Triney Sandoval as Mother and Chris Bannow as Apples bring a touch of reality to this "Father Knows Best" family scene and Cornelius Davidson adds his own simplicity to the tougher, touchier aspect of the play. Their entrance scene at least reveals some ugly and unfortunate truths about Johnny, and that was so very much needed.
In the third scene of the play, which ends the first act, realism enters the picture but even here the actors seemed to be holding back, playing against the written roles. It was a step in the right direction, however, and the difference in our understanding and our feelings about the play and people began to move in the right direction. The second act improved upon this, but not enough and not soon enough either. The play, though always interesting, was just a flat piece of minor melodrama in the hands of director Greg Naughton. "A Hatful of Rain" should be so much more than that.
The always misshapen ending of the play is not helped in this production by the rapport-free relationships brought to the stage. We should want Celia to make decisions that will bring her some honest happiness. We want Father to stop badgering his two sons inappropriately. We want Polo to emerge from the misery that haunts him and we want, how we want, Johnny take take stock of his situation and finally deal with it like an adult. We are left in the Berkshire Theatre Group production with a touch of all of this, but not with it truly imprinted on our souls.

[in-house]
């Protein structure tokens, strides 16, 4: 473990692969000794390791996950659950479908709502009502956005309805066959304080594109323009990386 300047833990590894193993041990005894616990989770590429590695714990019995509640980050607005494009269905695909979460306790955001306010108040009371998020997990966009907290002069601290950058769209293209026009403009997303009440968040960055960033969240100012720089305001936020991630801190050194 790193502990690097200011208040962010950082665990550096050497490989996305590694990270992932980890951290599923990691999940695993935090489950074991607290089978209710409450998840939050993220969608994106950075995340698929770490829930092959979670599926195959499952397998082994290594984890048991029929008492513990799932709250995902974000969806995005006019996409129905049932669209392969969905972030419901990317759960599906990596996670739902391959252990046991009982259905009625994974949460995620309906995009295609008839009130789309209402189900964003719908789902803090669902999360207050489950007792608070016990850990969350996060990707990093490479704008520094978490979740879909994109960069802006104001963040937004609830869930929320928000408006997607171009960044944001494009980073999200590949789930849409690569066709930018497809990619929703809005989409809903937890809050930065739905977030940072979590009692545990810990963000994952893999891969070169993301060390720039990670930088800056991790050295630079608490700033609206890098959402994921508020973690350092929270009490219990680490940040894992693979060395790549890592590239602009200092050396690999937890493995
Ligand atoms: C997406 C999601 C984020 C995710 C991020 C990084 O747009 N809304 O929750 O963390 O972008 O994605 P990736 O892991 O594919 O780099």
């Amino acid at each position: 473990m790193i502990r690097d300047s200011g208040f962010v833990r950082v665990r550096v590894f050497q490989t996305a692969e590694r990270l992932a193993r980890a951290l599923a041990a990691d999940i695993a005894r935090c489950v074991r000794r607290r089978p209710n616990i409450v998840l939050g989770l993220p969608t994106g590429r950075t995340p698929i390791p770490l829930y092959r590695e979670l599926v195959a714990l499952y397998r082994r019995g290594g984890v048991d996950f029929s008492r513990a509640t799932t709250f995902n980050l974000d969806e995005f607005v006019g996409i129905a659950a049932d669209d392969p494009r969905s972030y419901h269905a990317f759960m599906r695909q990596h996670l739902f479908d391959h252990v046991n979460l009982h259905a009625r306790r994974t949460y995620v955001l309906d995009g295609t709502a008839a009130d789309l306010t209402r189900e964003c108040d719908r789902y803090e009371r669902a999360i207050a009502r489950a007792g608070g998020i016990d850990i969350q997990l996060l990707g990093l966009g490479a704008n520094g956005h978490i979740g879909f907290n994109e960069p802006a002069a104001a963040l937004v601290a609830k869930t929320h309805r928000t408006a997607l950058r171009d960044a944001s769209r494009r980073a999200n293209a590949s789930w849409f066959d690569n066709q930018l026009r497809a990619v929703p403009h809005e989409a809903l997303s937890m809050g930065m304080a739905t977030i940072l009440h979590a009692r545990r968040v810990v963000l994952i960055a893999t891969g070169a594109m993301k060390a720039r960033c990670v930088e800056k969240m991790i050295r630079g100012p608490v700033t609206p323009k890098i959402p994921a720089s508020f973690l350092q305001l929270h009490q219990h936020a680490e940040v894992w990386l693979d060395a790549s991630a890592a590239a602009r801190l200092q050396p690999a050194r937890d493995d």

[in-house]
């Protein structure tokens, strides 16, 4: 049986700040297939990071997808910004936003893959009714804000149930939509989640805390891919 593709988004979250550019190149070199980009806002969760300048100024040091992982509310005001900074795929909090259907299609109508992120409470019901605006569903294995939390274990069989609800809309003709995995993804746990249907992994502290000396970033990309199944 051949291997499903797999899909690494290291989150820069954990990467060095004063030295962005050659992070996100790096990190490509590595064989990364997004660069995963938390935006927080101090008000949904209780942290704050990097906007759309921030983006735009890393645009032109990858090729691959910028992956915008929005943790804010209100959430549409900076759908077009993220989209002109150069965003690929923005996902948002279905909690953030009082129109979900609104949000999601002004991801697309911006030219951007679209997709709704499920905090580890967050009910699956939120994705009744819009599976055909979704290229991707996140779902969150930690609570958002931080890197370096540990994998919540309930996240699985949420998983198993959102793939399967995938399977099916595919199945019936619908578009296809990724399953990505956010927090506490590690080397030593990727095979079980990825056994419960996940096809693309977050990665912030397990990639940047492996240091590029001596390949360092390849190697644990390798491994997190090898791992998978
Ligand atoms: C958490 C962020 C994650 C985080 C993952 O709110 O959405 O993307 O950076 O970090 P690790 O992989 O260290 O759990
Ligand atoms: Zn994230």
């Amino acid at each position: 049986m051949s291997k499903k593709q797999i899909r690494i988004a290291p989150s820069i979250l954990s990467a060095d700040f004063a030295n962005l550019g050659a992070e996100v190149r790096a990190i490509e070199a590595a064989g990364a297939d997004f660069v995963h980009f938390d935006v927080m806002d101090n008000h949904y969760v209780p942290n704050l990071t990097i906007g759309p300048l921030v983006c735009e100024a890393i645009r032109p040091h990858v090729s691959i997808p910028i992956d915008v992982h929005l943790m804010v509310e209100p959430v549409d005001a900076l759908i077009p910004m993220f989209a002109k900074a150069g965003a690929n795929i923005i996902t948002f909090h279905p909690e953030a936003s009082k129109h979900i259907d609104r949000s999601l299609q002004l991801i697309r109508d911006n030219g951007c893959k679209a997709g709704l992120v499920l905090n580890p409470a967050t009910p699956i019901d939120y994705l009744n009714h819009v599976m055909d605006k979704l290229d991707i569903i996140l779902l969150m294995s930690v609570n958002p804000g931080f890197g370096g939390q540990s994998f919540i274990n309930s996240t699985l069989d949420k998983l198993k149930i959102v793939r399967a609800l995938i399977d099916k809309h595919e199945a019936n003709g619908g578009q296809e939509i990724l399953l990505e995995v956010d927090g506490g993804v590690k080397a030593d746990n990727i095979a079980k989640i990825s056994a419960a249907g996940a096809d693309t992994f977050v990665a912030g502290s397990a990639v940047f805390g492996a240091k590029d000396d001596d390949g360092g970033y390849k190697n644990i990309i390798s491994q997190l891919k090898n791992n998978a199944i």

Costumes by David Murin perfectly defined the period and the people wearing them. Ann G. Wrightson lit the play for the realism but somehow missed the minor measure of romance that the script calls for. Fight choreographer Jesse Hinson did an excellent job except for a single face slap which didn't work at all.
Greg Naughton took risks holding his characters back, refusing them their passions and their rage. Celia feels it and expresses it in her words but never in tone or in any visible way. Johnny drops into indifference and self-indulgence where he should spark and fizzle, spark and fizzle. Polo's romantic passions are never made physically real enough. Father's indifference to one son and his belief in the other one is only spoken never moved. Nice stage pictures do not a family make, and in this play the director is directly responsible for removing what once made realism so very real on the stage.
Not often is this play seen and heard. For that reason alone I would urge any interested theater people to see the play while they can. Perhaps the actors will begin to move into the darker, harder core of the play as they perform it, but perhaps not. You'll only know by seeing it. It's a play I've waited half a century to see again and I don't regret showing up at the theater for it. My reservations are based on my experience and may not be yours at all. But I look forward to talking to anyone who sees the play; I'd love to know how it hit you.
Megan Ketch, Stephen Mendillo, Tommy Schrider; photo: Emily Faulkner
Greg Keller, Megan Ketch; photo: Emily Faulkner
A Hatful of Rain plays at the Fitzpatrick Main Stage of the Berkshire Theatre Group's Stockbridge campus at 83 East Main Street in Stockbridge, MA through August 30. For information and tickets call the box office at 413-997-4444 or go on line to www.berkshiretheatrgroup.org.